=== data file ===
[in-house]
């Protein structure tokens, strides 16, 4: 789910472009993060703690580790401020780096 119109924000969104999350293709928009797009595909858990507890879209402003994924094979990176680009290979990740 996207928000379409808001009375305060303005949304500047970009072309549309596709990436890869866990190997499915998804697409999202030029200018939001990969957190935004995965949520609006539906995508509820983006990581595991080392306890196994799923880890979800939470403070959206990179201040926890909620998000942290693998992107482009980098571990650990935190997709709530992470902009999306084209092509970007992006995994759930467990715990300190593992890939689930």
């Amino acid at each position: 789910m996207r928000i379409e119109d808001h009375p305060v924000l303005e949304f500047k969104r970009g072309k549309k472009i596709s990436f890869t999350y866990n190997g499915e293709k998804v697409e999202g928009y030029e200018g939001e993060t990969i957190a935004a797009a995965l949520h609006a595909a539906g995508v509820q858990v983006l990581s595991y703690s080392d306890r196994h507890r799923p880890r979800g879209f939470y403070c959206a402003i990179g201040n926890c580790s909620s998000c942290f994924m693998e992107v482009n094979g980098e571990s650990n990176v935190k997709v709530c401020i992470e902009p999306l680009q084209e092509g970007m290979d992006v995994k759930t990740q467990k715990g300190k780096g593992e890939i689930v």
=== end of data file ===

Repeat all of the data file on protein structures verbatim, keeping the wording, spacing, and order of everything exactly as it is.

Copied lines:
[in-house]
């Protein structure tokens, strides 16, 4: 789910472009993060703690580790401020780096 119109924000969104999350293709928009797009595909858990507890879209402003994924094979990176680009290979990740 996207928000379409808001009375305060303005949304500047970009072309549309596709990436890869866990190997499915998804697409999202030029200018939001990969957190935004995965949520609006539906995508509820983006990581595991080392306890196994799923880890979800939470403070959206990179201040926890909620998000942290693998992107482009980098571990650990935190997709709530992470902009999306084209092509970007992006995994759930467990715990300190593992890939689930």
């Amino acid at each position: 789910m996207r928000i379409e119109d808001h009375p305060v924000l303005e949304f500047k969104r970009g072309k549309k472009i596709s990436f890869t999350y866990n190997g499915e293709k998804v697409e999202g928009y030029e200018g939001e993060t990969i957190a935004a797009a995965l949520h609006a595909a539906g995508v509820q858990v983006l990581s595991y703690s080392d306890r196994h507890r799923p880890r979800g879209f939470y403070c959206a402003i990179g201040n926890c580790s909620s998000c942290f994924m693998e992107v482009n094979g980098e571990s650990n990176v935190k997709v709530c401020i992470e902009p999306l680009q084209e092509g970007m290979d992006v995994k759930t990740q467990k715990g300190k780096g593992e890939i689930v």